Since the bold emergence of social media, school officials nationwide are ever tussling over what to do about the surge of social networking that actively engages school-age kids and digital tools in the classroom on which they are readily accessed.
From cyber-bullying to inappropriate teacher-student interactions, there’s no shortage of new foibles to try to prevent from occurring in the largely lawless digital age.
In an effort to keep one form of possible social-media misuse under wraps, new guidelines were released by the New York City Department of Education that define how teachers can and cannot use Facebook and other social networks, The New York Times reported.
According to the new rules and regulations, New York City public school teachers are not allowed to directly connect with their students on Facebook and other social networks.
The resources put into the completion and release of the guidelines pinpoints a trepidation on the part of school officials about the possible dangers of the immediate, unscripted, knee-jerk communication that social networking can prompt. It is no doubt an effort to curb arrests that have been made with regard to sexual offenses involving teachers and students making inappropriate contact.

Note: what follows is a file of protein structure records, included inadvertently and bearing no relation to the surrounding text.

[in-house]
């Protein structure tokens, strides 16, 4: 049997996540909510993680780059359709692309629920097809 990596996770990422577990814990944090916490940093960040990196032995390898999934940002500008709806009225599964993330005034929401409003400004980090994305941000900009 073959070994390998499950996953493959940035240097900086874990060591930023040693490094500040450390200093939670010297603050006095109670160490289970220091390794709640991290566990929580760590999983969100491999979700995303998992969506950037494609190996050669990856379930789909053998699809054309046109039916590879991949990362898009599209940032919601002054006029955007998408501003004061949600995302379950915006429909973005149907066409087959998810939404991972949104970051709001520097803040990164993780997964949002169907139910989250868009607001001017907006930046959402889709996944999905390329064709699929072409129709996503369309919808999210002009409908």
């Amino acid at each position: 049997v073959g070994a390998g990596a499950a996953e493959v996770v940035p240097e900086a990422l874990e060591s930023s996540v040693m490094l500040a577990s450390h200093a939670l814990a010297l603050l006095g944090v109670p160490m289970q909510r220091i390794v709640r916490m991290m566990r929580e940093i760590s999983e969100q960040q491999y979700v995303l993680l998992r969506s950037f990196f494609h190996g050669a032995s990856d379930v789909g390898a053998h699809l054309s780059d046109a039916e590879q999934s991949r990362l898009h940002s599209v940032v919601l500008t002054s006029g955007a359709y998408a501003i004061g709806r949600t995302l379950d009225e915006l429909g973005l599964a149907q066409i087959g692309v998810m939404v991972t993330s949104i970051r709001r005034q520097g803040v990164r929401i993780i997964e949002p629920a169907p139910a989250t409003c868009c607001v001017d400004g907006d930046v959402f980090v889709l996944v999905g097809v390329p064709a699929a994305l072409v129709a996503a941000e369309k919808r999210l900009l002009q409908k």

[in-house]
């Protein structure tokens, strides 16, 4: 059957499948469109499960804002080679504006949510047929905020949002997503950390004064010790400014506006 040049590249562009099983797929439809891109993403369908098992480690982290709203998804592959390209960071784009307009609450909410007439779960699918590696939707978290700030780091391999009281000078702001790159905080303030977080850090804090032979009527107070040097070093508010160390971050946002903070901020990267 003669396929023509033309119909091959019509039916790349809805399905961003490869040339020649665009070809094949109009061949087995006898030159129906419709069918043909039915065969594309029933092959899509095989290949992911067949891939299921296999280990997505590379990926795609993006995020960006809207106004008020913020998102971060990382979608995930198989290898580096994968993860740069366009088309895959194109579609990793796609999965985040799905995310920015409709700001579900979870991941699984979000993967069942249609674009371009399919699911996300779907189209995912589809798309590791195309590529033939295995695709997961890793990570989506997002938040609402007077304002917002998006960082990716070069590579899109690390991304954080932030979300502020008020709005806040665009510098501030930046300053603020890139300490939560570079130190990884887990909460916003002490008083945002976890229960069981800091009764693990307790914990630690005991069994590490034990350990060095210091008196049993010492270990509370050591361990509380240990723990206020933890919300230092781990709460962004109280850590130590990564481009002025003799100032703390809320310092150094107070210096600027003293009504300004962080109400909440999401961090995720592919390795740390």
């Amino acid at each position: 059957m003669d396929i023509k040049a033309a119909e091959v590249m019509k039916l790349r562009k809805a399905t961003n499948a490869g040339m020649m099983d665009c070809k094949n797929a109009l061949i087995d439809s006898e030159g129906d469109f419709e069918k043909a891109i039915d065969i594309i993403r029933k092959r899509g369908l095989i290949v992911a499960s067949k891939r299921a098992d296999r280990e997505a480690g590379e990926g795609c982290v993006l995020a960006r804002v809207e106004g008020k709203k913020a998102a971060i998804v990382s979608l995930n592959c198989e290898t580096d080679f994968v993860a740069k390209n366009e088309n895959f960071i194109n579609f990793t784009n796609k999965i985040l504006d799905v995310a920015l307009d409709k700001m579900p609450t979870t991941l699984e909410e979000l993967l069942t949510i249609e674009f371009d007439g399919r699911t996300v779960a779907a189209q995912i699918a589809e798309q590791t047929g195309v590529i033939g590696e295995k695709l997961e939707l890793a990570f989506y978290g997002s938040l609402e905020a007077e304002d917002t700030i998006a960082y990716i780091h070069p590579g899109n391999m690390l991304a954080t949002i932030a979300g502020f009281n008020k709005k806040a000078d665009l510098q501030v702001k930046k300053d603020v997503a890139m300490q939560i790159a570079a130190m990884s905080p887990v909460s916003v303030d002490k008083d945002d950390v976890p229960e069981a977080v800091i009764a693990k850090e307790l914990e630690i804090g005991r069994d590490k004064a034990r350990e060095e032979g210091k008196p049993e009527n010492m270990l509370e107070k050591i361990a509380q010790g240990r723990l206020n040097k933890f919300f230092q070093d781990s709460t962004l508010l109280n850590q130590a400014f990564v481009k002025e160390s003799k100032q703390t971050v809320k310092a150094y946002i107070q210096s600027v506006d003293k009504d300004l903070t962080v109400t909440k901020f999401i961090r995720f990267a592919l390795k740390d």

Teachers are not prohibited from using Facebook and other social media networks. Rather, connecting with their students will no longer be permissible. Thus, teachers are prohibited from friending, emailing, or making any contact via Facebook pages and other social networks.
Online communication will be permissible on Facebook pages that are set up to be accessed in the classroom.
Will these guidelines do much to prevent potentially embarrassing or troubling Facebook snafus between teachers and students? Schools, publishers: Who else is crafting such guidelines? Who enforces these guidelines?